The Property Care Association returned to The Slate at Warwick University for the 5th International Invasive Weed Conference on the 21st November. We are pleased to say delegate numbers were up again to 170 giving us the biggest attendance to date. Attendees were treated to an excellent programme of speakers plus poster sessions in the lobby with plenty of debate and discussion throughout the day.
A new innovation this year was the launch of our Conference App for smartphones enabling delegates to access all details and ask questions during presentations leading to ‘quite lively’ Q&A sessions!
The theme for this years’ event was ‘Challenges – Solutions – Developments’ so let’s quickly review the key messages.
A knowledge journey – #IIWC2019 Begins
Dr Sarah Webster from Defra opened the conference and chaired the first session. She set the scene by acknowledging the significant contribution that PCA members make with regards to the ‘challenge’ posed by Invasive plants/weeds and their threat to our natural biodiversity.
Defra themselves have a busy programme of work preparing for Brexit and implementing the new IAS Enforcement and Permitting Order (new powers under EU law). There will be specific management measures introduced for 11 plant species (mix of aquatics and terrestrial), but not for Japanese knotweed as this is not listed under IAS Regulations. Dr Webster also confirmed that, as requested by the Commons Select Committee, they have commissioned a research project to investigate the policies/strategies adopted elsewhere in developed countries (North America, Europe) for dealing with Japanese Knotweed in the built environment (report due by the end of March 2020).
Challenges – Session 1
Off the back of Dr Webster, we moved on to our speakers and presentation in this first session.
First up was Professor Max Wade from AECOM who reviewed EMAPi 2019 and how fundamental research across Europe and the world can help us understand the scale and scope of the Invasive weed issues facing all ecosystems. Prof Wade also described how the AECOM/PCA presentation showcased our contribution to raising standards of professionalism in the sector through training and examination. A unique UK success story.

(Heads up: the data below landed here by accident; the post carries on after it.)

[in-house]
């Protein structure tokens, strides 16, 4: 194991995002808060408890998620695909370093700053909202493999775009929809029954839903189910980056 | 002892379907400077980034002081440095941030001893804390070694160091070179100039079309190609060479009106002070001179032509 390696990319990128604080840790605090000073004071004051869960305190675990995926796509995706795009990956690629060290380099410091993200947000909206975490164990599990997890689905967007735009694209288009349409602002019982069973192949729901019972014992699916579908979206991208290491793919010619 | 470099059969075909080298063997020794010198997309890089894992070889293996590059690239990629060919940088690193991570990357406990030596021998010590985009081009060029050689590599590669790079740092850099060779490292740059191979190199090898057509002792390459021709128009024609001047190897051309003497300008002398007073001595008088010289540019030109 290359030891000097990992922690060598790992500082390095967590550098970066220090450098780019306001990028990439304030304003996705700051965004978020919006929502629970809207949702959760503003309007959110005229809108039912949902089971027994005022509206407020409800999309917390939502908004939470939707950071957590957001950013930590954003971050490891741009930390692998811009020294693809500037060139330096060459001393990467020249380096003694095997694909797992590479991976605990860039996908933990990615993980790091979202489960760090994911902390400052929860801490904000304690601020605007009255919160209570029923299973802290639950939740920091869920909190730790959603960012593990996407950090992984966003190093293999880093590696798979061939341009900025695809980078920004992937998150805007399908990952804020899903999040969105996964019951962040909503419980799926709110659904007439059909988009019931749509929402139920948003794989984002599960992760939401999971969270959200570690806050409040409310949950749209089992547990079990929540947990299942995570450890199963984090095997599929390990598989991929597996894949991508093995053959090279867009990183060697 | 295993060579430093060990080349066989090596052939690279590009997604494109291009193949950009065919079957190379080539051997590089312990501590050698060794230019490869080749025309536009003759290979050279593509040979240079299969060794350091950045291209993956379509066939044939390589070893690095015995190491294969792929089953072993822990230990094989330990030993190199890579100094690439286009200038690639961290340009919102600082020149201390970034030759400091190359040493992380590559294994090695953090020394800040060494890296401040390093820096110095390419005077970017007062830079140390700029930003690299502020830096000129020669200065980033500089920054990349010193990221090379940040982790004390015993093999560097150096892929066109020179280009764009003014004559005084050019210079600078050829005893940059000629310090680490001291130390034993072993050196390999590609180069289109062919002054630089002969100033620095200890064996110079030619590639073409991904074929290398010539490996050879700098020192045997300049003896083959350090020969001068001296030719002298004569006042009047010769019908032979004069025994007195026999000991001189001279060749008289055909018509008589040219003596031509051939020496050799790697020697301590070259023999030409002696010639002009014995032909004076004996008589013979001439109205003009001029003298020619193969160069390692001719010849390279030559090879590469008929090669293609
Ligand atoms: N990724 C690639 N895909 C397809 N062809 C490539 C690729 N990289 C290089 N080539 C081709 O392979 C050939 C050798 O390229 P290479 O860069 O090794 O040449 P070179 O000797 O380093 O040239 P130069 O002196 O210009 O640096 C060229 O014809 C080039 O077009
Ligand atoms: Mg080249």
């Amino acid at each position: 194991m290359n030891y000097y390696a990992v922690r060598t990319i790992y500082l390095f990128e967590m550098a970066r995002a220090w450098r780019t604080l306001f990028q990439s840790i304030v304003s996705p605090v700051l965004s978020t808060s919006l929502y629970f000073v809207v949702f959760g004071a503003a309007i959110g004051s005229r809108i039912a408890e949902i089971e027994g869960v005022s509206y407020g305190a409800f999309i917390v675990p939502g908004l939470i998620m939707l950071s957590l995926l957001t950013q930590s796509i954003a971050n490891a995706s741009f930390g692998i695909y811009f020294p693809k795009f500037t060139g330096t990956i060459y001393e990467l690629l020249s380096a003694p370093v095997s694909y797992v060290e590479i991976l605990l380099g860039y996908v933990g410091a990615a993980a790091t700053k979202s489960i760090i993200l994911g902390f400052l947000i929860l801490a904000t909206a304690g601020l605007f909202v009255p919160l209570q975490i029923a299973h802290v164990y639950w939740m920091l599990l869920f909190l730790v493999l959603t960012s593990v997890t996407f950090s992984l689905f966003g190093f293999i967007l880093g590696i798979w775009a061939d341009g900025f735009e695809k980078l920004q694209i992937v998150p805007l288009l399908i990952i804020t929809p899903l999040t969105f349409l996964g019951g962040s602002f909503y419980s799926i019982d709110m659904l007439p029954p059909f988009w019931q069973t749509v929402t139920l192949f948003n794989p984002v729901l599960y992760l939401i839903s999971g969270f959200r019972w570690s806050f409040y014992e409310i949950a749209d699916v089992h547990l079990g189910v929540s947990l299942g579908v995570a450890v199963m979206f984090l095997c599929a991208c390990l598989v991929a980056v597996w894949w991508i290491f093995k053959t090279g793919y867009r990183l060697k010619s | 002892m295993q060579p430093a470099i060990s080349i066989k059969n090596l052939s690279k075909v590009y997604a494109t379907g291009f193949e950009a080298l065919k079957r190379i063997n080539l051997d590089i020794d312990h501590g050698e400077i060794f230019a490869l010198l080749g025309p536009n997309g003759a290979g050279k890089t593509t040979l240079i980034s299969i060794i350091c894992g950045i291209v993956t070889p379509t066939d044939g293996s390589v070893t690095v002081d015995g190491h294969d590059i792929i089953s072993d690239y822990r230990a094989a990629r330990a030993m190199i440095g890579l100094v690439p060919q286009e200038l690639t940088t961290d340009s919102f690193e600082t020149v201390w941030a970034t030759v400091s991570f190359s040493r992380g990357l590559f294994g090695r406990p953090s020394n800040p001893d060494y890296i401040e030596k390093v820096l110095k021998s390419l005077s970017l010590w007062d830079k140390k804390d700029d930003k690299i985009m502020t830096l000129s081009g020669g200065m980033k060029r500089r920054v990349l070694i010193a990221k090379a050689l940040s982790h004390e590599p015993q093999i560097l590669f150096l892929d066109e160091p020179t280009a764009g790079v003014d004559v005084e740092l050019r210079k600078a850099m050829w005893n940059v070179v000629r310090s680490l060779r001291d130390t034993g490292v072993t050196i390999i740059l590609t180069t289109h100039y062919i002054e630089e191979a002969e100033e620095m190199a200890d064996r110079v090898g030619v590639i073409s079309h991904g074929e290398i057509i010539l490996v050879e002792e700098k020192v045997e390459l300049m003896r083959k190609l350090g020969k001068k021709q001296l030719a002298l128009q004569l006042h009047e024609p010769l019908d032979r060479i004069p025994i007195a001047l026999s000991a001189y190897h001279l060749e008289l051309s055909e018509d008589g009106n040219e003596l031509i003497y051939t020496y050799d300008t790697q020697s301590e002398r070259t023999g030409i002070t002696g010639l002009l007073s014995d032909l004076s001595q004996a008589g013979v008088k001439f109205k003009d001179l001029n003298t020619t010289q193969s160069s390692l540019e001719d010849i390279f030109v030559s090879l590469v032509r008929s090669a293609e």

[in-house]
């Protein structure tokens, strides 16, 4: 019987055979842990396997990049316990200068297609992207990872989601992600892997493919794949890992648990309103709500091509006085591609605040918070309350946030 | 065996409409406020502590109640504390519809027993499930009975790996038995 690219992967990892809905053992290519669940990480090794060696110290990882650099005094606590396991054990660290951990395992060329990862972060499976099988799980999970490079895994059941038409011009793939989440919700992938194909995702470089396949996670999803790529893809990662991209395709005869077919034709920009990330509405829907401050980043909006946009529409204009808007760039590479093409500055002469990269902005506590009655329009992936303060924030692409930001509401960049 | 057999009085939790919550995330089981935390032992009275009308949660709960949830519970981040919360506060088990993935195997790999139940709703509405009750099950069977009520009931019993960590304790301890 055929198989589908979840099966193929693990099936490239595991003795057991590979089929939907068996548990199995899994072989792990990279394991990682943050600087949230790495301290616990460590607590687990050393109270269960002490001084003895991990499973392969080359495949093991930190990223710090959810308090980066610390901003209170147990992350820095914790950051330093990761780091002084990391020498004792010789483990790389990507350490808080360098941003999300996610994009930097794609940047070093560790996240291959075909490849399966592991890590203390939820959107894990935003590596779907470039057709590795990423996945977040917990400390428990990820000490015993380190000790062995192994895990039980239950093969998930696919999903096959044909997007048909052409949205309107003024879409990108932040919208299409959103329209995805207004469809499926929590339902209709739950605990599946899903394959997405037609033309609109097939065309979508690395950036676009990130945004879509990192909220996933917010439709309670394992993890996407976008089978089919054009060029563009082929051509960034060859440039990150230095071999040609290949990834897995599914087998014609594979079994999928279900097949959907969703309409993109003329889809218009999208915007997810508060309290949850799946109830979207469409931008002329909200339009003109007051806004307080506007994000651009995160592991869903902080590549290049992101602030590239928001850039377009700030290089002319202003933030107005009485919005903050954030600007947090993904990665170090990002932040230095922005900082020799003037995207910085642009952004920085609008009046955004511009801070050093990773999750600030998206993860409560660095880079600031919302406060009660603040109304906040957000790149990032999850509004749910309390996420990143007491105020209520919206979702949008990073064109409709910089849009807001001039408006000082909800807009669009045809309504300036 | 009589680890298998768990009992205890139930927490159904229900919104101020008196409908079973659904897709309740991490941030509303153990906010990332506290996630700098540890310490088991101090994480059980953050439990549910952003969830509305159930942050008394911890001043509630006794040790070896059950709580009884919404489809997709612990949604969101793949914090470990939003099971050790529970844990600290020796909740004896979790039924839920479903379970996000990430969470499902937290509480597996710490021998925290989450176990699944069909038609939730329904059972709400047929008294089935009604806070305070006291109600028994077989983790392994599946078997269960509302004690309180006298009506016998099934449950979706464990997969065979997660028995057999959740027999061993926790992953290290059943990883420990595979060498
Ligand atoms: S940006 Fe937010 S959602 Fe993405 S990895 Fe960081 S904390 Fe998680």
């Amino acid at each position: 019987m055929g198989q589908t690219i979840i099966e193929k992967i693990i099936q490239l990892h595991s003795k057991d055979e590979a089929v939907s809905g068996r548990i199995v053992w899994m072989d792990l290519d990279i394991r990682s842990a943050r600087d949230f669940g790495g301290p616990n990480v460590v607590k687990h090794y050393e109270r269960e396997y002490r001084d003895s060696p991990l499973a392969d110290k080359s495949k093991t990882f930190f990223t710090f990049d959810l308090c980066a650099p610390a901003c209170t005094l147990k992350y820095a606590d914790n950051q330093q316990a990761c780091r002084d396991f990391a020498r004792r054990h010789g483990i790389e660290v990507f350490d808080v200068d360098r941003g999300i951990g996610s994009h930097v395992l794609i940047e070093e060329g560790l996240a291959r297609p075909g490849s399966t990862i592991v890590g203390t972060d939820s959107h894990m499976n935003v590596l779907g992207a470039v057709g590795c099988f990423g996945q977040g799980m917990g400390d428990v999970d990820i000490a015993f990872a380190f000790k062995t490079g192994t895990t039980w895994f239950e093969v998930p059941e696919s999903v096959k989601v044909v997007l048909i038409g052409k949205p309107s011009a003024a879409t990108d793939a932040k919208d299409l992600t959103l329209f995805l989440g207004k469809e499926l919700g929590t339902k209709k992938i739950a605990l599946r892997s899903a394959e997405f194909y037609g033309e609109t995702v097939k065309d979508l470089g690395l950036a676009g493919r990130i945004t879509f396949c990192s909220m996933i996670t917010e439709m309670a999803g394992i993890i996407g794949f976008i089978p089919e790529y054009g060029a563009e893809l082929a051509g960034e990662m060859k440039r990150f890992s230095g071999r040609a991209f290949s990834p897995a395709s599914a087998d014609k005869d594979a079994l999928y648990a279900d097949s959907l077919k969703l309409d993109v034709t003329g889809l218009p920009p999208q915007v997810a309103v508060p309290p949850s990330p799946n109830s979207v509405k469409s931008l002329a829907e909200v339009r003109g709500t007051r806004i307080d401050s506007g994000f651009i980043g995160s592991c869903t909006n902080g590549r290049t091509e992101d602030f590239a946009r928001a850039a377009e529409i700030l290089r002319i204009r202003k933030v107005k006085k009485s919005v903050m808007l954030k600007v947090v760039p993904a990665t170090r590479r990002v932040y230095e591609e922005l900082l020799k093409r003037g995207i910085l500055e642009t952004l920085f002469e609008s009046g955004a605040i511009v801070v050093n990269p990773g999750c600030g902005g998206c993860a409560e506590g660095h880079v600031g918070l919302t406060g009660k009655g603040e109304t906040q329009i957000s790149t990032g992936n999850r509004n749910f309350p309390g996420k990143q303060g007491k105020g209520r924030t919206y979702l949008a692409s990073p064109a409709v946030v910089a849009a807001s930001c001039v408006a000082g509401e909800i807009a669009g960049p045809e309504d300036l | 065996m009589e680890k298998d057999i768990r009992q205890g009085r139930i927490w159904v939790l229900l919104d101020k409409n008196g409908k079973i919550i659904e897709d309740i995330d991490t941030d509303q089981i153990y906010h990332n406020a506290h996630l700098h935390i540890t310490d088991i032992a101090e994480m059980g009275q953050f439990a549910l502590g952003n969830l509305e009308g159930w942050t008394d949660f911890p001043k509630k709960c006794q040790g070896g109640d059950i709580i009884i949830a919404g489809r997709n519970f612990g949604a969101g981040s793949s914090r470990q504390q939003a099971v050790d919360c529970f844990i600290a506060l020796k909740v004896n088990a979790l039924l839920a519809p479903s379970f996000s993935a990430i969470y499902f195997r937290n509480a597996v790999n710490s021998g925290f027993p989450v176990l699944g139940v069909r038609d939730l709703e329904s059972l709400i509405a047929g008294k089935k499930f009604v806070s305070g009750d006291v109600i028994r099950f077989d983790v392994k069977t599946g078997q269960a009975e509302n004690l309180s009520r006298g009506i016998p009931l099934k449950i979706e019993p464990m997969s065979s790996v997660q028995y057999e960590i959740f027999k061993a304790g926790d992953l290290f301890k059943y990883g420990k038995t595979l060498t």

Professor Joe Caffrey from INVAS Biosecurity soon followed with an insightful Irish perspective on the challenges of dealing with Invasive ‘Non-Native Species’ and in particular, getting effective collaboration, sustained funding and systematic approaches across all the legislative bodies (central Government and Local Councils). Prof Caffery welcomed opportunities sharing knowledge and experience across the UK and Ireland.
We then welcomed Gavin Coe of The River Stewardship to the podium. He talked about the special challenges associated with ‘landscape-scale’ management of Japanese Knotweed, Giant Hogweed and Himalayan Balsam in Yorkshire (later awarded ‘Project of the year’ at the PCA Awards dinner).
Session 1 then finished off strongly with Robert Stevens of Nationwide Building Society giving us an interesting insight into the processes now being used to assess defects at the valuation stage. Robert advises the ‘challenge’ with Japanese Knotweed is to address the question as to whether the risk model used should focus on structural impacts alone or the wider liabilities associated with the plant (encroachment, loss of amenity, nuisance etc).
Solutions – Session 2
This session was chaired by Dr Karen Bacon, National University of Ireland, Galway and included presentations from:
Kate Pollard from CABI who managed to condensed 13 years of intensive research on the biological control of Himalayan Balsam into an entertaining 20 minutes! Fascinating to know that this single species has several geographic sources all with their own unique genetic code and that this can have an impact on their susceptibility to rust spores. Work continues and seems to offer real promise for the future.
Dr Oliver Pescott from the Centre for Ecology and Hydrology was next on and brought us up-to-date with plant recognition software and applications. The results were very impressive but, thankfully the technology is not quite there to replace a PCA qualified surveyor just yet!